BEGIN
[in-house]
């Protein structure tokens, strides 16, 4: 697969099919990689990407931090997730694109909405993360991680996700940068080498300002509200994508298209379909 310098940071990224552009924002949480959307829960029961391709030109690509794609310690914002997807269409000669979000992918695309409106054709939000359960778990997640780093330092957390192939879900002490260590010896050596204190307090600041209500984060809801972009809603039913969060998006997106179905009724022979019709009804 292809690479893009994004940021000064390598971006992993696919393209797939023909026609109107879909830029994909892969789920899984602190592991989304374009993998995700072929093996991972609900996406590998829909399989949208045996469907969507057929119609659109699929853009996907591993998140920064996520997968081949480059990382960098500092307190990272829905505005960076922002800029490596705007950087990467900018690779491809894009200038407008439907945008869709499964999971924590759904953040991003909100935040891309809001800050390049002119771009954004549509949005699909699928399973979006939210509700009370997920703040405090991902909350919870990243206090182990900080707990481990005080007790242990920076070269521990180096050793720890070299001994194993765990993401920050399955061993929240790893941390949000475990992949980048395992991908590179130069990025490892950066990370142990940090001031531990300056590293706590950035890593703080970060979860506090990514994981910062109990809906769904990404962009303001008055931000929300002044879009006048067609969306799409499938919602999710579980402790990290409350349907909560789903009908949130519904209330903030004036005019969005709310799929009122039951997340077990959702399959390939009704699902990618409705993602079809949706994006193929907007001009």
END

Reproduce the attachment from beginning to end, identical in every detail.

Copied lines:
[in-house]
């Protein structure tokens, strides 16, 4: 697969099919990689990407931090997730694109909405993360991680996700940068080498300002509200994508298209379909 310098940071990224552009924002949480959307829960029961391709030109690509794609310690914002997807269409000669979000992918695309409106054709939000359960778990997640780093330092957390192939879900002490260590010896050596204190307090600041209500984060809801972009809603039913969060998006997106179905009724022979019709009804 292809690479893009994004940021000064390598971006992993696919393209797939023909026609109107879909830029994909892969789920899984602190592991989304374009993998995700072929093996991972609900996406590998829909399989949208045996469907969507057929119609659109699929853009996907591993998140920064996520997968081949480059990382960098500092307190990272829905505005960076922002800029490596705007950087990467900018690779491809894009200038407008439907945008869709499964999971924590759904953040991003909100935040891309809001800050390049002119771009954004549509949005699909699928399973979006939210509700009370997920703040405090991902909350919870990243206090182990900080707990481990005080007790242990920076070269521990180096050793720890070299001994194993765990993401920050399955061993929240790893941390949000475990992949980048395992991908590179130069990025490892950066990370142990940090001031531990300056590293706590950035890593703080970060979860506090990514994981910062109990809906769904990404962009303001008055931000929300002044879009006048067609969306799409499938919602999710579980402790990290409350349907909560789903009908949130519904209330903030004036005019969005709310799929009122039951997340077990959702399959390939009704699902990618409705993602079809949706994006193929907007001009």